Treating areolar eczema

How do I treat eczema on my areolas?

Mothers with areolar eczema should avoid all skin irritants that may cause eczema. There are many possibilities including: creams, lotions, ointments, and nipple products. Another may be the solid foods the baby has just begun to eat. To minimize contact with those foods, the baby’s saliva should be washed off the nipples and areolas after breastfeeding with breast milk. Steroid ointments are very effective at treating areolar eczema, but they can have side-effects for both mother and baby. They need to be washed off with breast milk before breastfeeding and should not be used for more than a few weeks. If a mother’s areolas are worse or are not normal after three weeks of treatment with a steroid preparation, they should see their health-care providers. If mothers have eczema on another part of the body, it is important to treat it. Nipple yeast can develop during treatment of areolar eczema or can mimic it.

A) Identify and remove the cause

Severe eczema spreading up the breast.

Areolar eczema can develop when mothers are breastfeeding. It produces skin changes and mothers can feel itching and pain. It may also burn. It should be treated and further episodes should be prevented.

1) Remove possible irritants

Areolar eczema may be a reaction to a product that is in contact with the breast. Mothers with areolar eczema should avoid all creams, lotions, ointments, and nipple care products that may have caused it (Barankin 2004). Even products designed for use on the breast can result in eczema. For example, our clinic has cared for two patients who reacted to purified lanolin

If your baby has just started eating solid foods, the eczema may be a reaction to those foods. To minimize contact with the baby’s foods, wash the baby’s saliva off your nipples and areolas after breastfeeding. Use expressed breast milk to wipe the saliva off with a soft, clean cloth. Breast milk contains a small amount of fat that can lubricate the areola and prevent drying. 

2) Control eczema elsewhere on the body

Some people are prone to eczema. The presence and severity of it on the areola seems to be related to its presence and severity elsewhere on the body, so it is important to keep all eczema under control.  

B) Steroid preparations

Steroid skin preparations (lotions, creams, or ointments) are very effective at treating eczema. They usually require a prescription from a health-care provider.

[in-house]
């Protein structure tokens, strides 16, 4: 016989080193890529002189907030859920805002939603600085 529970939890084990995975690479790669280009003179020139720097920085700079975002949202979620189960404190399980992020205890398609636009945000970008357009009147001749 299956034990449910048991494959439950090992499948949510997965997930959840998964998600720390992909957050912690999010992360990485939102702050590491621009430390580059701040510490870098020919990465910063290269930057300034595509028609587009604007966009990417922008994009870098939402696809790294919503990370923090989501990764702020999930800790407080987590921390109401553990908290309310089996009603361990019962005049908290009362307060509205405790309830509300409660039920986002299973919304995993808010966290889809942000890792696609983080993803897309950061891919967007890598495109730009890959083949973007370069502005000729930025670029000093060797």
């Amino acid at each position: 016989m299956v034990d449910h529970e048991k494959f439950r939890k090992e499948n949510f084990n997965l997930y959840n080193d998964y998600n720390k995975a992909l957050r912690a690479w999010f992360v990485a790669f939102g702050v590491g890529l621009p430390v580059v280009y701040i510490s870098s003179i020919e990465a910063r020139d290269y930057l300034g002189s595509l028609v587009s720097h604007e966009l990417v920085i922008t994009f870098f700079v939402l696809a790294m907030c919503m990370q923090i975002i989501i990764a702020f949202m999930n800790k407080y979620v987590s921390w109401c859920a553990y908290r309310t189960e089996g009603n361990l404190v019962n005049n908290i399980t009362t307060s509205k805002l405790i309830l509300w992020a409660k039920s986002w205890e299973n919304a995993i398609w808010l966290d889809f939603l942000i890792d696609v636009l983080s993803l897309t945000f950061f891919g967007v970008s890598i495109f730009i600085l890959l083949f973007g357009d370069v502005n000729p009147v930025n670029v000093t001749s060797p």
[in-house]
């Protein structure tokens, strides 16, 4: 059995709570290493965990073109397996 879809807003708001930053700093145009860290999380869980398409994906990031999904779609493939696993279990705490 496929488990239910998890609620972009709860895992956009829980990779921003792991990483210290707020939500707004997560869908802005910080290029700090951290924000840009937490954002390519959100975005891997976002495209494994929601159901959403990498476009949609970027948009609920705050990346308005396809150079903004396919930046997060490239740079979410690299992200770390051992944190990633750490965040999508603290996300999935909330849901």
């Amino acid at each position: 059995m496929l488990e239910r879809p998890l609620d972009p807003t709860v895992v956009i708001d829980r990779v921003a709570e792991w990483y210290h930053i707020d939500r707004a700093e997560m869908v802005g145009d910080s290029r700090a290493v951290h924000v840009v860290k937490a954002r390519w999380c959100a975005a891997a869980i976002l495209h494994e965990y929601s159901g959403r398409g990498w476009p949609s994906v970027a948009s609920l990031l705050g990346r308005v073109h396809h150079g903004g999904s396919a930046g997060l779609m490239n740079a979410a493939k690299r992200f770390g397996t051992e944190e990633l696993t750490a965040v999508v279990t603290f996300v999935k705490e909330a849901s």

In general, low to moderate strength steroids are effective as the areolar skin is thin and responds well to steroid preparations. The strength depends on the severity of the eczema.

We have found that mothers report ointments most soothing and prefer these over lotions and creams. Ointments should be used if the skin is open or weeping.

We have found that areolar eczema is settled within three weeks. Steroid preparations can have side-effects in both mother and baby and should not be used for more than a few weeks.

If your areolas are getting worse or are not normal after three weeks of treatment with a steroid preparation, stop it and please see your health-care providers. Some individuals can be allergic to steroid skin preparations or may have other problems that have not been diagnosed.

C) Infection

1) Nipple yeast

Nipple yeast can make the diagnosis of areolar eczema more difficult for a number of reasons. It can also complicate treatment:

  • The treatment of areolar eczema with steroid preparations can increase the risk of nipple yeast.
  • The treatment of nipple yeast with antifungal creams can increase the risk of areolar eczema.
  • It is rare but possible to have both areolar eczema and nipple yeast at the same time.

2) Bacterial infection

Eczema can break the skin and allow bacteria to enter and cause infection (Park 2018; Pimentel 2018). This can spread to the breast causing mastitis. Fortunately, this is very rare.

D) Preventing recurrences

Areolar eczema can return (flare-up) right after treatment or after a problem-free period. This can be called recurrent eczema.

Mothers should eliminate all possible causes of areolar eczema. They should avoid using any nipple preparations or other unnecessary products on their breasts.

Recurrent areolar eczema is more common if the mother has a history of eczema elsewhere on the body. Areolar eczema sometimes flares up when eczema is active on other parts of the body. It is important to control any eczema.  

To keep eczema from coming back, mothers may need a small amount of very low-strength steroid skin preparation regularly or occasionally. However, there are risks with the long-term use of steroid preparations.

If the rash recurs, mothers should ensure that they have the right diagnosis. For example, breast cancer can mimic areolar eczema.

References

Barankin B, Gross, MS. Nipple and areolar eczema in the breastfeeding woman. J Cutan Med Surg, 2004. 8(2): p. 126-30
 
Park SM, Choi WS, Yoon Y, et al. Breast abscess caused by Staphylococcus aureus in 2 adolescent girls with atopic dermatitis. Korean J Pediatr. 2018 Jun;61(6):200-204
 
Pimentel MA, Haemel AK. Recurrent breast cellulitis from a nipple fissure. JAAD Case Rep. 2018 Mar 2;4(3):251-252